The match-ups, as always when these two meet, are crucial. For Mayo, the same central question as last year revolves around who takes Con O'Callaghan. Then, it was Lee Keegan. And at the outset, it looked the right choice. But O'Callaghan made a mockery of it, turning him twice for goals in that extraordinary 12-minute spell when the swing was 12 points, undoubtedly the best this Dublin team has produced. And that says something.

Keegan was left rooted to the ground for those goals though he recovered to score a third goal against Dublin in successive championship matches, surely unprecedented for a defender. But it was scant consolation.

This time Mullin looks primed for O'Callaghan duties. Mullin is in his first full season and he has pace though it's best generated going the other direction. If O'Callaghan moves out as he has done in most of his matches, that suits Mayo.

Chris Barrett and Dean Rock are locked on once again, so the next big question for the Connacht champions is Ciarán Kilkenny.

Playing a different role this year, one similar to his U-21 days where he spends more time in the inside line, Kilkenny has been racking up the scores impressively with 1-17.

Paddy Durcan is now Mayo's prized defensive asset, capable of shut-pouts on players like Shane Walsh, Ryan McHugh and even Jack McCaffrey to a degree last year but also adding attacking penetration at the other end. In 2017, Kilkenny was tracked successfully by Keegan but Durcan looks better equipped now. It's a difficult trade-off for Mayo, especially if Kilkenny and O'Callaghan switch.

The other dilemma for Mayo is Brian Fenton who, with Kilkenny, took control in that third quarter of the 2019 semi-final. Who do they commit to tracking the game's foremost midfielder who has reeled off four points in two of his last three games? Matthew Ruane has athleticism but not necessarily the physicality, so is it one for Stephen Coen?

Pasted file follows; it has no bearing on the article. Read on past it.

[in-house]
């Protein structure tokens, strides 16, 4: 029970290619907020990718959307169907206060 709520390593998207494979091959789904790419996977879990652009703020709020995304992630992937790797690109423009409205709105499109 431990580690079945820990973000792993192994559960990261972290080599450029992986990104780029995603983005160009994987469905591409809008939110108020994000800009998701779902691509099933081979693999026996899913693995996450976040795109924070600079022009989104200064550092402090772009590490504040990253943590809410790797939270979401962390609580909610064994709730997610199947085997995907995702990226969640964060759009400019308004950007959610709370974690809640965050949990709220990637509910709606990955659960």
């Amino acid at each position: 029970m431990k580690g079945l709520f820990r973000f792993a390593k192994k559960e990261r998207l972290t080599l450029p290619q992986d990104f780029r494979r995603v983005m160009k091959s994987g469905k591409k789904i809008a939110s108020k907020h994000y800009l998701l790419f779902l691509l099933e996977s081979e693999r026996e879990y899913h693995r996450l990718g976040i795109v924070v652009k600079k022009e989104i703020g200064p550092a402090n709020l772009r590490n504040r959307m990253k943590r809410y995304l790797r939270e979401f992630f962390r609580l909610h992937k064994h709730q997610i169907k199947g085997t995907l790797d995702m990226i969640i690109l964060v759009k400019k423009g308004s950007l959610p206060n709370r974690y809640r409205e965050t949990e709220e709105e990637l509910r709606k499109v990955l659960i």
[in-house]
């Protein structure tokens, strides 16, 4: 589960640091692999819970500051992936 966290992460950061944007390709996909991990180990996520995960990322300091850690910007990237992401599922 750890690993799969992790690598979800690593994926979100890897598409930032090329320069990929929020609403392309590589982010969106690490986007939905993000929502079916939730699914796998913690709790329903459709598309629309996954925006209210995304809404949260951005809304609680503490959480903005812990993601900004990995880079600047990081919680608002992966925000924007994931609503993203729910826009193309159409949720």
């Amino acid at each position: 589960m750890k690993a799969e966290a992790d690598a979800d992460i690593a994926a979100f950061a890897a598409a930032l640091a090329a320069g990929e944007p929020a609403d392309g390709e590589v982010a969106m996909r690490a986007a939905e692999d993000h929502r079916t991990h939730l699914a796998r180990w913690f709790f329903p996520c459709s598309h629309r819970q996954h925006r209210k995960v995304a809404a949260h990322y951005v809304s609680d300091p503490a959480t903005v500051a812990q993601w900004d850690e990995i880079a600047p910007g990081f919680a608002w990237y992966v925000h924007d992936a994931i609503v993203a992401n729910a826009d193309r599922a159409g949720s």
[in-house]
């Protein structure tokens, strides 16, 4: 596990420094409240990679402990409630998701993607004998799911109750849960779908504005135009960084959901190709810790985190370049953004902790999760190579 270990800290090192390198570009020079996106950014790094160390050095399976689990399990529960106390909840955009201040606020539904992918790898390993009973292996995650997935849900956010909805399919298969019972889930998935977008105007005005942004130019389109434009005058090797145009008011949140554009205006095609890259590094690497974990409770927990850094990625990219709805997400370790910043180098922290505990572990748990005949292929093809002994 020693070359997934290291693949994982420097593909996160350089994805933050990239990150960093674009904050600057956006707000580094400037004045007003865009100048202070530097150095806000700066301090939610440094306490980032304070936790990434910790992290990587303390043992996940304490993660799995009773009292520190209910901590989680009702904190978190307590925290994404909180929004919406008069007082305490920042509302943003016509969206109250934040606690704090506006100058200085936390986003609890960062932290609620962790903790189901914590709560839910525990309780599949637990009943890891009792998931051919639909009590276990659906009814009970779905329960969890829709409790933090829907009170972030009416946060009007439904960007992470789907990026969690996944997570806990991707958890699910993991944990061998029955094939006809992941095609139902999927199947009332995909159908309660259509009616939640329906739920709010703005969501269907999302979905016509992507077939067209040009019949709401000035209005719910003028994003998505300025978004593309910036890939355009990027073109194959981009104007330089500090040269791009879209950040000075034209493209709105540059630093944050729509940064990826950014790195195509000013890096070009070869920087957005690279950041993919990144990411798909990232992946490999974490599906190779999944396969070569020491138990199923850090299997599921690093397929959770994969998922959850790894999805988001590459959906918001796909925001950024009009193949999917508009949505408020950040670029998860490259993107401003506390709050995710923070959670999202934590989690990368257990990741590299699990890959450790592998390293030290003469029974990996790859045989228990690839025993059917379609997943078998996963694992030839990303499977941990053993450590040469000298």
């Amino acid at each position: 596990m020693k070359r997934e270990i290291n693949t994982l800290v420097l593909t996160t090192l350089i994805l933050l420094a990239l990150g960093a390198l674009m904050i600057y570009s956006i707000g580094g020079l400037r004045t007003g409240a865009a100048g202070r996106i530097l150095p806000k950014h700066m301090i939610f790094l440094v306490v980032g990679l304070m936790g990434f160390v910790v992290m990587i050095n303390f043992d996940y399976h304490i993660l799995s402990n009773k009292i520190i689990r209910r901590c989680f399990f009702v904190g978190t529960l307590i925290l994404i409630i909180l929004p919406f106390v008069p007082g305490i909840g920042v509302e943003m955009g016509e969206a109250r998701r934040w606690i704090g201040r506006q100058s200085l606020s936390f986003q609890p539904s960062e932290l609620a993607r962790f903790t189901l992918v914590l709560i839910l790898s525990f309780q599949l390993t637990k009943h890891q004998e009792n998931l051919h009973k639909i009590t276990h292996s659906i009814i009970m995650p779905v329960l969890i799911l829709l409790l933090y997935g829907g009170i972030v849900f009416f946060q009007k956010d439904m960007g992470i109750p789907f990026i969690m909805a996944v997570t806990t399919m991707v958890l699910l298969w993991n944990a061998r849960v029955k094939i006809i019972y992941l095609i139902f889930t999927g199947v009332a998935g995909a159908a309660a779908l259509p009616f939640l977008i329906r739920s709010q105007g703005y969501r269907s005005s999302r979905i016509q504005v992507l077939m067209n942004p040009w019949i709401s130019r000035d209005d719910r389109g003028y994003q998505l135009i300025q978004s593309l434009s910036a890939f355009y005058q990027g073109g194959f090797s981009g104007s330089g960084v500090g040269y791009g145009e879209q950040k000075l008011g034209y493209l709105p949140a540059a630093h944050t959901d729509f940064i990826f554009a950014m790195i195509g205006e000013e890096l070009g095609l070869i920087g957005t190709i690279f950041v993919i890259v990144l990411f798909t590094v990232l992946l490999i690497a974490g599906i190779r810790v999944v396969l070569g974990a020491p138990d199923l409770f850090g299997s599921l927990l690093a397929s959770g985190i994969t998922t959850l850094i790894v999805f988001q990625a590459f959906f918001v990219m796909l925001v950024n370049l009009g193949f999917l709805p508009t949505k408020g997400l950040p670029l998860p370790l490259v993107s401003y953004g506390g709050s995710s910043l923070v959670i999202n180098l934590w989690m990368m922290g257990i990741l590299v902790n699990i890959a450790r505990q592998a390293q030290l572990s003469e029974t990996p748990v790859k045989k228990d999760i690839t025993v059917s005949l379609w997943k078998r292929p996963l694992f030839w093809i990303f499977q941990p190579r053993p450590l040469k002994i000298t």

The other enduring issue for Mayo, tied to Fenton, is getting enough of their own kick-outs into safe hands. But even Kerry, in last year's final replay, won all their own and were still six points adrift.

Dublin manager Dessie Farrell has grown into the role and has been confident enough to promote players like Robbie McDaid and Paddy Small who served him well at U-21 level. Brian Howard and Paul Mannion, two current All-Stars, have not yet been able to break back into the starting team though Howard could by this evening.

There have been times in recent weeks when Mayo have been devastating - the first half against Tipperary in the All-Ireland semi-final and Galway in the league on the first day back after the resumption when they scored four and three goals respectively. Even the second half against Tyrone (in league) when they were seeking to eat into a big deficit produced strong spells, though they ultimately lost.

Man-to-man, Mayo have a sliver of hope. Weighing up the head-to-heads it's possible to build a case. But that always overlooks the greater collective strength of Dublin, a team with some of the greatest individual footballers to play the game and yet still greater than the sum of their parts. The control, precision and patience they bring to games is undiminished. They win by seven.

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Online Editors